• Three, the Government will chip in with financial assistance for affordable housing projects done in partnership with States/ Union Territories for the EWS. Four, it will extend direct financial assistance of ₹1.5 lakh to EWS.

Challenges

  • Low participation from private real estate development
  • Increasing construction cost on account of lack of bulk sourcing of materials
  • Unavailability of land in prime areas
  • The faulty bidding mechanism
  • The government will need another ₹1 lakh crore in three years to build one crore houses, as disbursements under PMAY-U show a huge lag. A ramp-up in fund-raising and utilisation is crucial.
  • The success of the housing schemes depends largely on how active the states and urban local bodies are. The Union government provides the funds and they are spent by the states and urban local bodies. Some states are active and some may not be very enthusiastic about it because of political reasons
  • Right now, the challenge before the government is to double the speed of construction in order to complete the remaining 6.6 million houses before March 2019. To achieve this target, the Centre has to nudge states such as Assam and Bihar, which have been lagging behind in implementing the scheme.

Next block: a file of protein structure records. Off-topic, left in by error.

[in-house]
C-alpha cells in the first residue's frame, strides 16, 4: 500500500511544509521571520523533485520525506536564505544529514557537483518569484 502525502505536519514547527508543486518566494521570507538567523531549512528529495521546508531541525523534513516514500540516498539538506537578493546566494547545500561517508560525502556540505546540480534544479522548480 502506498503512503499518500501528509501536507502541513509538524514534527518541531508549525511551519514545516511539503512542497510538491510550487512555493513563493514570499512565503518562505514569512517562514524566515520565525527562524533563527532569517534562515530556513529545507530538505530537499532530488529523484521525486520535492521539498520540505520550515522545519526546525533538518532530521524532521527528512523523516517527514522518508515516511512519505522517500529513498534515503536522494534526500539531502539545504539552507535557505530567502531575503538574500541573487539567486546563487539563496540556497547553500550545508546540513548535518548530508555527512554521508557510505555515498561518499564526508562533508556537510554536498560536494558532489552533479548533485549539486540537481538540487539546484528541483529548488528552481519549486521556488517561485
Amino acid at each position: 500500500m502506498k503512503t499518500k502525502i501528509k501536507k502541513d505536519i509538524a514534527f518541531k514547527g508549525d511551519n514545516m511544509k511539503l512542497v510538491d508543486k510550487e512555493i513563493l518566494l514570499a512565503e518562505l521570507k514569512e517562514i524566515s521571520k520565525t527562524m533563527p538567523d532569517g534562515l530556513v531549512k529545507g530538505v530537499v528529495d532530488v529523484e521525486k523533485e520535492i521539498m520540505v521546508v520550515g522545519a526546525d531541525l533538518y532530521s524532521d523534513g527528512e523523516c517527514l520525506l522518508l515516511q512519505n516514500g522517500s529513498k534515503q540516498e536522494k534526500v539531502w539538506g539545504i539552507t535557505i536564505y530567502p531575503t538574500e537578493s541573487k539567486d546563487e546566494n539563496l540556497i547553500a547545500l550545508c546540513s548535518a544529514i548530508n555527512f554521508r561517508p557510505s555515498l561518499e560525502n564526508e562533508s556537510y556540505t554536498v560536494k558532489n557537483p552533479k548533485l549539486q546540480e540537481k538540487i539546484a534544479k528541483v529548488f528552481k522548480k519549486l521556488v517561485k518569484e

Solutions

A) Roping in the private sector under the Public-Private Partnership (PPP) model:Among other initiatives, the government needs to

  • Grant infrastructure status to the entire real estate industry making long-term financing easy for the industry
  • Fix GST rate for all types of housing at 6%
  • Revise carpet area to 60 sq. mt including in metro cities (to qualify for subsidy)
  • Make land available at subsidized rates in metros and tier 1 cities so that the projects can be viable;
  • Reduce premium on additional FSI (floor space index) to encourage affordable housing within metro cities
  • Reduce time taken and cost of permissions and clearances
  • Work on the mass housing model, bringing economies of scale into the picture

B) Reward developers for last mile connect

  • Availability of land in cities at affordable pricing is one of the major challenges. The government could facilitate the development of affordable housing by making surplus land held by PSUs (Public Sector Undertakings) available for affordable housing projects. Also, local government’s property that is no longer useful can be monetised by selling to developers.
  • The central government should guide the states on programmes to allocate and incentivise the usage of land for affordable housing, while also incentivising state governments to facilitate engagement and implementation.
  • It is also recommended to incentivise developers for infrastructure and last mile connectivity development in semi-urban centres. It can be in the form of an increase in FSI or reduction in stamp duty or tax, and others. Infrastructure upgrading precedes the FSI increase to ensure that existing households are not adversely impacted due to the new development